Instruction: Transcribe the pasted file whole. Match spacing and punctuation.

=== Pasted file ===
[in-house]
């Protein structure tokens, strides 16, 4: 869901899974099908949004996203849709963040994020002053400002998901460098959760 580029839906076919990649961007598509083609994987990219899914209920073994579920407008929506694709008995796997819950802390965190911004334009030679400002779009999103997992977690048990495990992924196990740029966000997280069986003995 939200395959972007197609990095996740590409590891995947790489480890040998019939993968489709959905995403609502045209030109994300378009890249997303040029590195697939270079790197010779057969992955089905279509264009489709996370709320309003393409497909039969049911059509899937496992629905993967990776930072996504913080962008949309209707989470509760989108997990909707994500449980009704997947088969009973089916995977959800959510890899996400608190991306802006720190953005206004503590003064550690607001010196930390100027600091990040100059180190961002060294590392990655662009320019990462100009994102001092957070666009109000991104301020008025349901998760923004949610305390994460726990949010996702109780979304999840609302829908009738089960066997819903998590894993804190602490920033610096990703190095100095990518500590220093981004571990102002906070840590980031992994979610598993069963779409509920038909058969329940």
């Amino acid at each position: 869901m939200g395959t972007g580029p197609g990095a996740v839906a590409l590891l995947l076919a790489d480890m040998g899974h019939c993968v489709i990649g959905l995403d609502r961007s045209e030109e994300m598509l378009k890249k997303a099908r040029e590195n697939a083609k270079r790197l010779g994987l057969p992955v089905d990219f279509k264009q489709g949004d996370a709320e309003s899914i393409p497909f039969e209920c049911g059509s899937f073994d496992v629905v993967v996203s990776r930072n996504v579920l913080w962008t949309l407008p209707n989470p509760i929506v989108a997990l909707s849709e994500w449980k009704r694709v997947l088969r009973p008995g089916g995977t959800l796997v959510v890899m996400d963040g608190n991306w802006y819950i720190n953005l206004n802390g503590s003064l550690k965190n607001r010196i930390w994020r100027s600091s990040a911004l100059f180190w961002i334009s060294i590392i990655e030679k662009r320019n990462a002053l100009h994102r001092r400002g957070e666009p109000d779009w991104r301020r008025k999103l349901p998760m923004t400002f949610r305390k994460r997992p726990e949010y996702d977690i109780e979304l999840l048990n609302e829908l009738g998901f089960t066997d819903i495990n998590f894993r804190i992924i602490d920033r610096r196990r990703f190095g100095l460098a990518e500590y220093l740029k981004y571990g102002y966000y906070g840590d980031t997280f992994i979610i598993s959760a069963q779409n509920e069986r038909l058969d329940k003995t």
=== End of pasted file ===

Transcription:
[in-house]
């Protein structure tokens, strides 16, 4: 869901899974099908949004996203849709963040994020002053400002998901460098959760 580029839906076919990649961007598509083609994987990219899914209920073994579920407008929506694709008995796997819950802390965190911004334009030679400002779009999103997992977690048990495990992924196990740029966000997280069986003995 939200395959972007197609990095996740590409590891995947790489480890040998019939993968489709959905995403609502045209030109994300378009890249997303040029590195697939270079790197010779057969992955089905279509264009489709996370709320309003393409497909039969049911059509899937496992629905993967990776930072996504913080962008949309209707989470509760989108997990909707994500449980009704997947088969009973089916995977959800959510890899996400608190991306802006720190953005206004503590003064550690607001010196930390100027600091990040100059180190961002060294590392990655662009320019990462100009994102001092957070666009109000991104301020008025349901998760923004949610305390994460726990949010996702109780979304999840609302829908009738089960066997819903998590894993804190602490920033610096990703190095100095990518500590220093981004571990102002906070840590980031992994979610598993069963779409509920038909058969329940």
């Amino acid at each position: 869901m939200g395959t972007g580029p197609g990095a996740v839906a590409l590891l995947l076919a790489d480890m040998g899974h019939c993968v489709i990649g959905l995403d609502r961007s045209e030109e994300m598509l378009k890249k997303a099908r040029e590195n697939a083609k270079r790197l010779g994987l057969p992955v089905d990219f279509k264009q489709g949004d996370a709320e309003s899914i393409p497909f039969e209920c049911g059509s899937f073994d496992v629905v993967v996203s990776r930072n996504v579920l913080w962008t949309l407008p209707n989470p509760i929506v989108a997990l909707s849709e994500w449980k009704r694709v997947l088969r009973p008995g089916g995977t959800l796997v959510v890899m996400d963040g608190n991306w802006y819950i720190n953005l206004n802390g503590s003064l550690k965190n607001r010196i930390w994020r100027s600091s990040a911004l100059f180190w961002i334009s060294i590392i990655e030679k662009r320019n990462a002053l100009h994102r001092r400002g957070e666009p109000d779009w991104r301020r008025k999103l349901p998760m923004t400002f949610r305390k994460r997992p726990e949010y996702d977690i109780e979304l999840l048990n609302e829908l009738g998901f089960t066997d819903i495990n998590f894993r804190i992924i602490d920033r610096r196990r990703f190095g100095l460098a990518e500590y220093l740029k981004y571990g102002y966000y906070g840590d980031t997280f992994i979610i598993s959760a069963q779409n509920e069986r038909l058969d329940k003995t």